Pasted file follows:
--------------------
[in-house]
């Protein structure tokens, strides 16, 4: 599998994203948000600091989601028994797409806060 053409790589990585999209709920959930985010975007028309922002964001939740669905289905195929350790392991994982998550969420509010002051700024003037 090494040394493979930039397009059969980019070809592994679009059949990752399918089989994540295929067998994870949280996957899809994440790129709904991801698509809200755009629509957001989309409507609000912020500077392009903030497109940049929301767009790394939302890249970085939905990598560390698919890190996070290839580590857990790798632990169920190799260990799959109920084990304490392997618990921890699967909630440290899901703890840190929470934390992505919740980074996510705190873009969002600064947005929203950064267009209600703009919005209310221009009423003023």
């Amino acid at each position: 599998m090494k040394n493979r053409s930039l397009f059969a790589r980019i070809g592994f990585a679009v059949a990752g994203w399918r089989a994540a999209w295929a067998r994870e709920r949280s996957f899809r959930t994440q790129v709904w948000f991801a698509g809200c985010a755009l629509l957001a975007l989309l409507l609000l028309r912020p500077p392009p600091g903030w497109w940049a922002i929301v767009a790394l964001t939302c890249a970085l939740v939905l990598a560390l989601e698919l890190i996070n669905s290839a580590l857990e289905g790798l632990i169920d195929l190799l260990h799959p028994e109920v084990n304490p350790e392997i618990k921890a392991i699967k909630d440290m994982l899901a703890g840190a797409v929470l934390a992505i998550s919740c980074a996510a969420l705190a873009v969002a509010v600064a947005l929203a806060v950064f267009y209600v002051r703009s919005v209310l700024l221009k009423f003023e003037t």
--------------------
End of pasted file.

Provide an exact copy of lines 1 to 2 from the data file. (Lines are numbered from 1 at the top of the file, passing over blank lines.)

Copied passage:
[in-house]
């Protein structure tokens, strides 16, 4: 599998994203948000600091989601028994797409806060 053409790589990585999209709920959930985010975007028309922002964001939740669905289905195929350790392991994982998550969420509010002051700024003037 090494040394493979930039397009059969980019070809592994679009059949990752399918089989994540295929067998994870949280996957899809994440790129709904991801698509809200755009629509957001989309409507609000912020500077392009903030497109940049929301767009790394939302890249970085939905990598560390698919890190996070290839580590857990790798632990169920190799260990799959109920084990304490392997618990921890699967909630440290899901703890840190929470934390992505919740980074996510705190873009969002600064947005929203950064267009209600703009919005209310221009009423003023």